How does a new individual made up of 30 billion cells and 300 different cell types form from a single cell? What is the nature of the information contained in the gametes that allows such a feat, and in particular that contained in the female gamete contributing not only via its genome but also via its important cytoplasmic reserves to the formation of a new individual?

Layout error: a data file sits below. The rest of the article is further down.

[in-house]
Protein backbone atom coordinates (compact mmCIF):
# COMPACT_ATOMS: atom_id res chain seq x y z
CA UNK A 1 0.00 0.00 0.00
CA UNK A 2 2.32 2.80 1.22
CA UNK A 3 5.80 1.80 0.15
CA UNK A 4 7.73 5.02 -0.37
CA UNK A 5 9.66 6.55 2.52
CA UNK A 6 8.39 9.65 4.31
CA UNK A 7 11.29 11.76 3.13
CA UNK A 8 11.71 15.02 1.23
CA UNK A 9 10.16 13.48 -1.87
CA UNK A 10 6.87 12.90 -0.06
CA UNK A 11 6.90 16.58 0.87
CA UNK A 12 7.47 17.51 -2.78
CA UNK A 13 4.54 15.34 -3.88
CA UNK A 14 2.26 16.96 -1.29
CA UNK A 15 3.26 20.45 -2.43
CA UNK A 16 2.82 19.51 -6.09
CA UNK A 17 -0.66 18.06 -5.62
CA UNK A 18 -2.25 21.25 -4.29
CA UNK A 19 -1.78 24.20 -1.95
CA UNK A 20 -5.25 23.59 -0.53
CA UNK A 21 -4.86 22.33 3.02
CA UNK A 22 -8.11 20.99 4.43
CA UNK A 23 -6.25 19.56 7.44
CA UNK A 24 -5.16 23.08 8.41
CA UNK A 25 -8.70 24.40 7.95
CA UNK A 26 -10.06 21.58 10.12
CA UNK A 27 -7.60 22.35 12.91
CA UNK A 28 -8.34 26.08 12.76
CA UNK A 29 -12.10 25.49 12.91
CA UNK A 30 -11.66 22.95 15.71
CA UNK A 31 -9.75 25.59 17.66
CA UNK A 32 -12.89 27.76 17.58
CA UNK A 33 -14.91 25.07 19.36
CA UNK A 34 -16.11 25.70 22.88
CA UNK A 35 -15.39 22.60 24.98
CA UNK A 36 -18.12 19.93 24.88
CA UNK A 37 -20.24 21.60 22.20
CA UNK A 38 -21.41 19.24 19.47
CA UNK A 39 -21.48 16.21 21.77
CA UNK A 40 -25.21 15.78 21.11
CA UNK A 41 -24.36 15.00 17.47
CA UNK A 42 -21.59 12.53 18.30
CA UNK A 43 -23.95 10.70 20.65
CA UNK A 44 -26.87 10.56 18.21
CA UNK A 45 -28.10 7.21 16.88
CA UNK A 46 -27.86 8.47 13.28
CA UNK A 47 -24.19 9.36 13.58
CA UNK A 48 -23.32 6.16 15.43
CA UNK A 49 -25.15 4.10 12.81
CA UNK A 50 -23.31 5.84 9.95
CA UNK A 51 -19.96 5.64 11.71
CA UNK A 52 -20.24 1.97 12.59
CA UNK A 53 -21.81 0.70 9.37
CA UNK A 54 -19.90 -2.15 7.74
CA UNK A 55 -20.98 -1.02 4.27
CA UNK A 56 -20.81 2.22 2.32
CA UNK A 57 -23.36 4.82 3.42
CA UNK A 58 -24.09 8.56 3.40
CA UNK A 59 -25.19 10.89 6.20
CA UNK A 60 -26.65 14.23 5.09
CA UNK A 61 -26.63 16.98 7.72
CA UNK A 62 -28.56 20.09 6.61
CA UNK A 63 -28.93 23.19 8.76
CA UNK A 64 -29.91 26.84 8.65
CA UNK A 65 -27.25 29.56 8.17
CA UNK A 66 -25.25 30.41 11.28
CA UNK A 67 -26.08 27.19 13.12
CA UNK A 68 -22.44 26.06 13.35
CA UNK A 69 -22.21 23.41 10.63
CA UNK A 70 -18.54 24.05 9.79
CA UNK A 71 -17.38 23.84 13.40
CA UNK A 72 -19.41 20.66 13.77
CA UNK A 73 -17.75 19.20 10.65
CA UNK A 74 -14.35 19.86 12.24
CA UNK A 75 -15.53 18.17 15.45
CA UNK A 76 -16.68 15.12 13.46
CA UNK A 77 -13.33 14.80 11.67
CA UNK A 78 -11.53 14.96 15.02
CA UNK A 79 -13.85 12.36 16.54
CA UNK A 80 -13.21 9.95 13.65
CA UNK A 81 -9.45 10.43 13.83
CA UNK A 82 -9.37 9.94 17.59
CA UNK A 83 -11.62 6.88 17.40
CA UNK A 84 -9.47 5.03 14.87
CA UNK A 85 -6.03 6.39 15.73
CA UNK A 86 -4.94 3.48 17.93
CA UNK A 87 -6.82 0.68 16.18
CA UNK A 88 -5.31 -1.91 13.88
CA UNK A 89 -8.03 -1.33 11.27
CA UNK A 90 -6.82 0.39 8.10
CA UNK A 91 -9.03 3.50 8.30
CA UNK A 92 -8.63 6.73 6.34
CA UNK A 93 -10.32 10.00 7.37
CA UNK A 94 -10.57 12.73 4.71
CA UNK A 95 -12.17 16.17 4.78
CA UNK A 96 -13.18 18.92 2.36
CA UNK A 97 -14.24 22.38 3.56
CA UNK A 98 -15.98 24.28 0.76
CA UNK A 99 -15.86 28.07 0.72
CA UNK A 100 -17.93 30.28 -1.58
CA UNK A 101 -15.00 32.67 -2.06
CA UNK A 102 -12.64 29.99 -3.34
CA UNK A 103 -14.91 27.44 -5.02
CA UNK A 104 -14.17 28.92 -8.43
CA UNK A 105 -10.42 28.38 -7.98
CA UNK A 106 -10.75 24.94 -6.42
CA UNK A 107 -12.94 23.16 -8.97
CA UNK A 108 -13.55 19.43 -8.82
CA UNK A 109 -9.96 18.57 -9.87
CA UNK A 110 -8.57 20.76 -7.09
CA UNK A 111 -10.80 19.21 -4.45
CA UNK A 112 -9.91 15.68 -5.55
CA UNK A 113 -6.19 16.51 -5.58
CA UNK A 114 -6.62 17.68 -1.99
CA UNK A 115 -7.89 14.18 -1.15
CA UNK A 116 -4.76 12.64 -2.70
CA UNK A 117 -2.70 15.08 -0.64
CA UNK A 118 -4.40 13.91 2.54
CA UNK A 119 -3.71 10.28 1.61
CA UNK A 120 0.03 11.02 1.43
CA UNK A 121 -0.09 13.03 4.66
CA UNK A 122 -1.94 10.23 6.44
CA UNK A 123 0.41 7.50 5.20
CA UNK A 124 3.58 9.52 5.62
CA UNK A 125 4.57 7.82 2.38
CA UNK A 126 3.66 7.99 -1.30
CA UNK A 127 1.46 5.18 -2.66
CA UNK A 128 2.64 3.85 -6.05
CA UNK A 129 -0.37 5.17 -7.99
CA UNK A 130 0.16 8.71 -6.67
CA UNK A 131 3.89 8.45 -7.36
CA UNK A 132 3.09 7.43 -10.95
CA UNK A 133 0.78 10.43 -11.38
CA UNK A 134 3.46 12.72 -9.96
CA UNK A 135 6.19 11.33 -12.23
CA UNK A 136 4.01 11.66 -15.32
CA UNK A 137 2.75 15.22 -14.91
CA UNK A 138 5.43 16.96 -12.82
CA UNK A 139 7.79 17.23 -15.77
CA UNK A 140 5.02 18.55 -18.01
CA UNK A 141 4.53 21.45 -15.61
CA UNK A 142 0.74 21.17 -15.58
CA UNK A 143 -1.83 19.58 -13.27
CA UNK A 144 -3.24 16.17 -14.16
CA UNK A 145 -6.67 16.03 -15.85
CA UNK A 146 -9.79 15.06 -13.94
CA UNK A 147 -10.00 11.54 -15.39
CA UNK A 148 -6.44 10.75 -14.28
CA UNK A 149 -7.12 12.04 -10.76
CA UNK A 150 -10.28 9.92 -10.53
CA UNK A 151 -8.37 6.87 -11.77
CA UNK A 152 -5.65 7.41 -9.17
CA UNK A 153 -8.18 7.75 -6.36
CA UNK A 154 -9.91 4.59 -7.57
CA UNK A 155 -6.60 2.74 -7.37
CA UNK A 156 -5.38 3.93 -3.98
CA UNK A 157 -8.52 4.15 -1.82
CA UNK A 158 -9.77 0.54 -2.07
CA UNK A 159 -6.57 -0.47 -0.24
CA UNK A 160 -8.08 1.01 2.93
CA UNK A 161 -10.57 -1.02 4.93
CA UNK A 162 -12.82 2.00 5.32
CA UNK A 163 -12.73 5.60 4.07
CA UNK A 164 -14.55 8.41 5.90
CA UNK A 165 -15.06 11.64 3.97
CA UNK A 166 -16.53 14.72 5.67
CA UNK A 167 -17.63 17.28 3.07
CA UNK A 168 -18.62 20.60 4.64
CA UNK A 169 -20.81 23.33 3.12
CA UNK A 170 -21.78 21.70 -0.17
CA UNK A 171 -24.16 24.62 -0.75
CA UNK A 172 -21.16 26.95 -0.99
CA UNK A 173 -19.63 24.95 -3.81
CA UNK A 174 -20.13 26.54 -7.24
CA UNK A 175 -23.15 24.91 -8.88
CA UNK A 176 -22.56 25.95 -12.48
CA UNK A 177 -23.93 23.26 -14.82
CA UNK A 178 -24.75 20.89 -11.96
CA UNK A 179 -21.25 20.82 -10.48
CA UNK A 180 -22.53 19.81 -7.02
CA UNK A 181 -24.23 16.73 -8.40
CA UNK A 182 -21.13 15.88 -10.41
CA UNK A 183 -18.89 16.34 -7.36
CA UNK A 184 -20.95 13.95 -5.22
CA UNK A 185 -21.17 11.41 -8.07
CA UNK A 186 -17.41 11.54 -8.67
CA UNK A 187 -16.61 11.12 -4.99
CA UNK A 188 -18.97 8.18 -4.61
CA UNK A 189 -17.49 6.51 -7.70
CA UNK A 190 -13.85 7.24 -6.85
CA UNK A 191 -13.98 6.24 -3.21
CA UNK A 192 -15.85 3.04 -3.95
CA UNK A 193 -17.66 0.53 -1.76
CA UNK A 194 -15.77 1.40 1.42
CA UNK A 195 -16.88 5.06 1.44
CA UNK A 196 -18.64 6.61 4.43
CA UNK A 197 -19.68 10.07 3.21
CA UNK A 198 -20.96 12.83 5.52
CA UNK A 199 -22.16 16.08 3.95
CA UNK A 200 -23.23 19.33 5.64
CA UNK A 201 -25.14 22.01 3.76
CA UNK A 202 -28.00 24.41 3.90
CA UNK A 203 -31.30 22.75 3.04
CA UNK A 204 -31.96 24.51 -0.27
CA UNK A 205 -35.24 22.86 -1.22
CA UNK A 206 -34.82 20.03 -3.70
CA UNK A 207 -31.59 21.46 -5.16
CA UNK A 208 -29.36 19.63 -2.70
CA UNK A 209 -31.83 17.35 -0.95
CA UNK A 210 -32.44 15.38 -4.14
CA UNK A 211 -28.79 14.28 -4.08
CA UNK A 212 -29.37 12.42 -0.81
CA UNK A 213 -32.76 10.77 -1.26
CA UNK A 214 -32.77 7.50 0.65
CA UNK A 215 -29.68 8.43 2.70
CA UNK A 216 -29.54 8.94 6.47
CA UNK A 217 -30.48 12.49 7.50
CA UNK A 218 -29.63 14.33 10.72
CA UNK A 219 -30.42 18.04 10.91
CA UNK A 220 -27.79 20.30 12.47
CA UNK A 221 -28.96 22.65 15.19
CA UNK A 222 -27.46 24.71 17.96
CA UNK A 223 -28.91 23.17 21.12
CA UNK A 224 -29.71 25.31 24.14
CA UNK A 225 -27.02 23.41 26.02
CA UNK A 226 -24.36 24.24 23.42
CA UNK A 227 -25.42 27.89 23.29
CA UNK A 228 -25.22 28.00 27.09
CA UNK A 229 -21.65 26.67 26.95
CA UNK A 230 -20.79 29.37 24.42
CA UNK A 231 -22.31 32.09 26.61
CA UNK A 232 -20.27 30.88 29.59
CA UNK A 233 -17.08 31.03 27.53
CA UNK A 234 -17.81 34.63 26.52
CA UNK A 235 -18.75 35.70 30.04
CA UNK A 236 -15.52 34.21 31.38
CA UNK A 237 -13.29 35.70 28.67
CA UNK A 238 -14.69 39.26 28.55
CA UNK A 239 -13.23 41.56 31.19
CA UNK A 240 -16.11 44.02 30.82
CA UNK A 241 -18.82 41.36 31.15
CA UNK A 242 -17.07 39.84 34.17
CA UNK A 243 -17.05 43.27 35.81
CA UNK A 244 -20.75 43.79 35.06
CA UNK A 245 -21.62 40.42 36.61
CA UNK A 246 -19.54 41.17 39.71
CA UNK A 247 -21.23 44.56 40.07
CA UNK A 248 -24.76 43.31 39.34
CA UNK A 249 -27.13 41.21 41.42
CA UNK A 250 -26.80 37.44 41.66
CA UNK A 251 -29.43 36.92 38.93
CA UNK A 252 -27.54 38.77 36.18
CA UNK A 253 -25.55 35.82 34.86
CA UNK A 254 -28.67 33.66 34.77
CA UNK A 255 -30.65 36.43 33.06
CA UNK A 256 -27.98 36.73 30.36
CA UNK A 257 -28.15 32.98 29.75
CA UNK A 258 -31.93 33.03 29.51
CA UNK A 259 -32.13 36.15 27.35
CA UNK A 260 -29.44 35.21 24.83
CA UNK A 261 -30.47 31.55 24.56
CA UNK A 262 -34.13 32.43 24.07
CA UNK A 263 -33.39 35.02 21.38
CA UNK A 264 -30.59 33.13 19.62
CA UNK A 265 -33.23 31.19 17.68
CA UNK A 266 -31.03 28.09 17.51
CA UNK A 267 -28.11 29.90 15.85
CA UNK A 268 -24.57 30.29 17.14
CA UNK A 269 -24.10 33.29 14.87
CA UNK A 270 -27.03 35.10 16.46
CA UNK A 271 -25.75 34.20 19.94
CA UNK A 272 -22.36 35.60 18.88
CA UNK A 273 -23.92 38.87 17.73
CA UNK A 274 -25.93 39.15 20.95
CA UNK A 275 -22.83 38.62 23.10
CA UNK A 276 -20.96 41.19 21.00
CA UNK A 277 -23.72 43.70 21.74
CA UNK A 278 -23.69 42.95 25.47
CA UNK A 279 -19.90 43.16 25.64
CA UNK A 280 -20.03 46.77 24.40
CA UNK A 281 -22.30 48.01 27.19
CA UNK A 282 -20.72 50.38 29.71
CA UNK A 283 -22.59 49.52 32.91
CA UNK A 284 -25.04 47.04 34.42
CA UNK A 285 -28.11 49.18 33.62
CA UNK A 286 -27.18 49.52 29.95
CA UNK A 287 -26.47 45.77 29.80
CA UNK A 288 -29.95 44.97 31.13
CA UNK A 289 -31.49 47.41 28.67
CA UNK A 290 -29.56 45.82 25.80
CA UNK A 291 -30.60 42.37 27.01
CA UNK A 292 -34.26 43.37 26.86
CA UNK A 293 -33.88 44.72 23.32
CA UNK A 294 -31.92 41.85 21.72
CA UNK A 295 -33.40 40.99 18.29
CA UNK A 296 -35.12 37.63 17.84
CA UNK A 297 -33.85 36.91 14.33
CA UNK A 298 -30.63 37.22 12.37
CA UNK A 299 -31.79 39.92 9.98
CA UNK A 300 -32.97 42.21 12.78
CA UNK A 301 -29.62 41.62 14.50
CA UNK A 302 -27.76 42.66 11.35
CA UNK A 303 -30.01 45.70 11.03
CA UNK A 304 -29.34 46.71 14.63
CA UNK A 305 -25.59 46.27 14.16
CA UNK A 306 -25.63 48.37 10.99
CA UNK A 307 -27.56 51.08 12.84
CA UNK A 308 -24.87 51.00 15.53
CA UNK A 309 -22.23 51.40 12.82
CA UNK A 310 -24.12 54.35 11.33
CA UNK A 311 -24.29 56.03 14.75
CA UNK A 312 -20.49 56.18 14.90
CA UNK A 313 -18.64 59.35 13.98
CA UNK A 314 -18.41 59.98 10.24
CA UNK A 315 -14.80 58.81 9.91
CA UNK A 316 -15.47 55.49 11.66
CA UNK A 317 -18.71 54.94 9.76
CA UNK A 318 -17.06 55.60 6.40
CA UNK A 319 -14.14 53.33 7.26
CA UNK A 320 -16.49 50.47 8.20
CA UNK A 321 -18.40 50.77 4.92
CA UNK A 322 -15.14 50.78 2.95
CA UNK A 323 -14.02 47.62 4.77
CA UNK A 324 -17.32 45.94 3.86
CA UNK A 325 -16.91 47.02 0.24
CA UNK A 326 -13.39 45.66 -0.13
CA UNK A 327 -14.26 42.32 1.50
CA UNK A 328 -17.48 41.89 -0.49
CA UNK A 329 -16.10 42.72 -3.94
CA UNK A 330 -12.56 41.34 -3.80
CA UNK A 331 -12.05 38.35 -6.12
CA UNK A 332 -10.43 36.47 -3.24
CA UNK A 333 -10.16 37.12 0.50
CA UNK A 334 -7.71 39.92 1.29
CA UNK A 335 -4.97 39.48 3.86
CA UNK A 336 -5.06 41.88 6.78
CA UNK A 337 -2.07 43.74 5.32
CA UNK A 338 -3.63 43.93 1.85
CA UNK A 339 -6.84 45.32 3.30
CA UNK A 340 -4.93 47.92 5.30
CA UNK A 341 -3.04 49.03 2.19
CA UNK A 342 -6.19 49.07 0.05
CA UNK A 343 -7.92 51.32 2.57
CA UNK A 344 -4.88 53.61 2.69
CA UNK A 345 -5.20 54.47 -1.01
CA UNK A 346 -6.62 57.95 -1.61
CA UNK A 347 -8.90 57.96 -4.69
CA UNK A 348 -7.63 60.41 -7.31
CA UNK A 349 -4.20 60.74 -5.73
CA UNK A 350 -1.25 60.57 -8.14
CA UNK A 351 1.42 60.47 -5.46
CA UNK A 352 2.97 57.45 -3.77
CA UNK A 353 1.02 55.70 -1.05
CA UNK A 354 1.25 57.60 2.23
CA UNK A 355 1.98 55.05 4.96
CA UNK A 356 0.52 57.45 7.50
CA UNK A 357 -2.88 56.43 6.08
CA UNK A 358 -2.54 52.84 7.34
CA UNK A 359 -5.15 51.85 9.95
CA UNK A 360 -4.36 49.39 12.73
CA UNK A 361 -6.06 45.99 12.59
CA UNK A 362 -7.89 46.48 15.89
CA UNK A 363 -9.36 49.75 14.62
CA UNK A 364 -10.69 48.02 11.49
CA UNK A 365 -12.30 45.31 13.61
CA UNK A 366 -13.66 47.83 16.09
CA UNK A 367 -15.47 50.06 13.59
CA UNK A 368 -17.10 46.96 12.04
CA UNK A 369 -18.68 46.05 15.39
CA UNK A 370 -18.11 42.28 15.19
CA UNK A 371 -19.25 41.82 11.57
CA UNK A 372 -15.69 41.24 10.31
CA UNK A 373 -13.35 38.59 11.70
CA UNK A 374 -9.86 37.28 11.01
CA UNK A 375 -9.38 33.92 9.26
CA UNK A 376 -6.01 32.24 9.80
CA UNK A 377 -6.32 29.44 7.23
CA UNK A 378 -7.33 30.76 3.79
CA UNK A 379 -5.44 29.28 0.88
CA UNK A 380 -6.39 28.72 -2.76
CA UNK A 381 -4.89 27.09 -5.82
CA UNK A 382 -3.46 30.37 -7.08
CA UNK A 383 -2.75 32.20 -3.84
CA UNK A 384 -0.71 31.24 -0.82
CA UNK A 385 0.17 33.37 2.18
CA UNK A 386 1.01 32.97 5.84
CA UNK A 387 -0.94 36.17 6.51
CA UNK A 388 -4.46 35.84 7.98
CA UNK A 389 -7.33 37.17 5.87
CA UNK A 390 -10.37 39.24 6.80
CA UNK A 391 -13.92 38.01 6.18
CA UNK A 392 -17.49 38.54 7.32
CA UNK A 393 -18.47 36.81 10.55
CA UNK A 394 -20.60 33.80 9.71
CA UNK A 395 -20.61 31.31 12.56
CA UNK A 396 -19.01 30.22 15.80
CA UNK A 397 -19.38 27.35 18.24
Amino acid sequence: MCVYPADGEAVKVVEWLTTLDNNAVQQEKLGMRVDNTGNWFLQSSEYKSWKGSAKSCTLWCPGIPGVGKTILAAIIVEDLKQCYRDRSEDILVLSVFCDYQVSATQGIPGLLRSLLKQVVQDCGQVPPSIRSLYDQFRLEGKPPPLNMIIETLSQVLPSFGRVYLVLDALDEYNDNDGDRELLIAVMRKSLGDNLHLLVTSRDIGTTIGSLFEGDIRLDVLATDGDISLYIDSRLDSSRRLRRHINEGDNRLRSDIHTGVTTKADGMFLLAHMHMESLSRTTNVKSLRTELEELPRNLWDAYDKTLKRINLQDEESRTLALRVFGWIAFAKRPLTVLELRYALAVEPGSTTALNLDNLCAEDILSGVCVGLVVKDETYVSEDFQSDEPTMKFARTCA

Marie-Hélène Verlhac's work has been devoted to the important question of the maternal heritage: what is its nature, how to preserve it and what are the consequences when it goes awry? The quality of the female gamete notably depends on the accuracy of two successive asymmetric divisions. In the human species these divisions are not very precise; the basal rate of chromosome segregation errors is extremely high (10 to 20%), increasing exponentially with the age of the mother. This is a societal issue in modern societies where women tend to postpone child bearing. Marie-Hélène Verlhac’s group have made pioneering contributions on the mechanisms of the formation and positioning of meiotic spindles in the mouse oocyte, which they showed obey to atypical rules, partly responsible for the basal rate of chromosome segregation errors. Their work on oocyte growth and meiotic divisions identified highly original mechanisms, often based on purely biophysical phenomena, controlling the nature and preservation of the maternal heritage, necessary for the creation of a new individual.